Developers are working from barracks and bomb shelters in a determined effort to continue supporting clients, the national economy and the war effort
Despite having joined the army to defend his native city of Odessa from Russia, Eugene Lata, head of marketing at Lemon.io, still participates in company meetings on Slack between patrols.
Staff at the Ukrainian IT services firm have stayed at work since the invasion on 24 February. Some of Lata’s colleagues have managed to continue coding from their bomb shelters.
Such examples underline the assertion of the IT Ukraine Association’s executive director, Konstantin Vasyuk, that the nation’s tech industry is “the most resilient business sector, with a huge potential for further growth after the war”.
The trade body represents more than 100 tech firms and about 75,000 IT specialists in Ukraine. He is keen to stress that, despite the grim situation, the sector remains open for international business.
Speaking over the wail of an air-raid siren, Vasyuk says: “During the first two days of the war, while most citizens were in a state of shock, one of our members was facing a client deadline of 26 February – and it still got the work done. It’s that type of reliability and determination that drives us.”
How IT companies have continued operating in Ukraine
That is not an isolated case: the latest survey of IT Ukraine Association members has revealed that 85% are still meeting all their commitments to clients. Vasyuk describes the finding as “a good indicator of the industry’s capability and collective responsibility to customers”.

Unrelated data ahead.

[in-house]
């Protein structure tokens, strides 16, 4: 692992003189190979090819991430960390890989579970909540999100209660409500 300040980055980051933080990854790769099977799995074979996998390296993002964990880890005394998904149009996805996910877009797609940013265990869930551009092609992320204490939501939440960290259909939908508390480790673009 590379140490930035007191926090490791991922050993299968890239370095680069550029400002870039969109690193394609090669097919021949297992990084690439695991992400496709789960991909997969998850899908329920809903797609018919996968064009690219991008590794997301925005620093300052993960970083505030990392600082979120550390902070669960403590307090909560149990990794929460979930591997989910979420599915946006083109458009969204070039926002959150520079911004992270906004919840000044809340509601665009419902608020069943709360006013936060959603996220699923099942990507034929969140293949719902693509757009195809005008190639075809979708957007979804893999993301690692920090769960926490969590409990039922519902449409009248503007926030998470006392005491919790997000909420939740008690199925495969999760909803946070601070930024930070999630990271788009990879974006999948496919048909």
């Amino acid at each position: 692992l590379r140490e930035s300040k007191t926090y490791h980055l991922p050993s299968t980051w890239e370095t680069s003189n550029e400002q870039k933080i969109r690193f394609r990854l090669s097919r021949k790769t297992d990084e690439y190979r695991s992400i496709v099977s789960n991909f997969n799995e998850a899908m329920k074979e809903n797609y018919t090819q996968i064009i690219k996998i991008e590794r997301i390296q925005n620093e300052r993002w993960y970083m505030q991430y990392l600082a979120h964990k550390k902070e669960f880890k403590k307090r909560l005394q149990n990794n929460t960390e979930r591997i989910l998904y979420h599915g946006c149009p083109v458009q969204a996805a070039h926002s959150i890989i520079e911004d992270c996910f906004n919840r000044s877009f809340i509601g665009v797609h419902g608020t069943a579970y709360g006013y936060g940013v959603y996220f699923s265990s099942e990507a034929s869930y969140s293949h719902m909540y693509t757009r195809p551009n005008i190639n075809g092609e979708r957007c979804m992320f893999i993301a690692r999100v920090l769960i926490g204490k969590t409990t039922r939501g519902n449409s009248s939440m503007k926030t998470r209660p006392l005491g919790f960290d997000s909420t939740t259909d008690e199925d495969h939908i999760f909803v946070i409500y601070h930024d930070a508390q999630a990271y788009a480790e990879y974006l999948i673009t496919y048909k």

For many firms, the greatest disruption came at the start of the war, as they acted swiftly to relocate staff to safer parts of the country. For instance, software development outsourcer N-iX evacuated 600 of its employees, most of whom were in Kyiv, in the space of two days.
The company’s chief strategy officer, Nazariy Zhovtanetskyy, says: “A week after we resumed delivery, we were back to 85% capacity. We’ve been at 95% for the past three weeks.”
Many businesses gave their employees an advance when the war broke out and are continuing to pay staff who have since joined the army. Lemon.io has started paying salaries fortnightly to help employees with their cash flow.
The country has a proud history of nurturing IT talent. More than 285,000 Ukrainians work as tech specialists. The export of their services added more than £5.2bn to the country’s economy in 2021.
As well as supporting many companies in Europe, the Ukrainian tech industry is the IT outsourcing destination of choice for more than 100 of the Fortune 500. Ukraine is also home to R&D centres for Samsung, Oracle and Google.
At the outbreak of war, there were fears that several such clients would sever their ties with Ukrainian IT companies for fear that they wouldn’t no longer be able to fulfil their obligations. But the mass exodus did not come to pass. According to the IT Ukraine Association, only 5% of contracts have been cancelled since the invasion.
Although Zhovtanetskyy admits that the pipeline of potential new clients at N-iX is weaker than it was before the war, the firm hasn’t lost any existing ones and has recently secured three new contracts. Both his company and Lemon.io are still planning international expansions this year.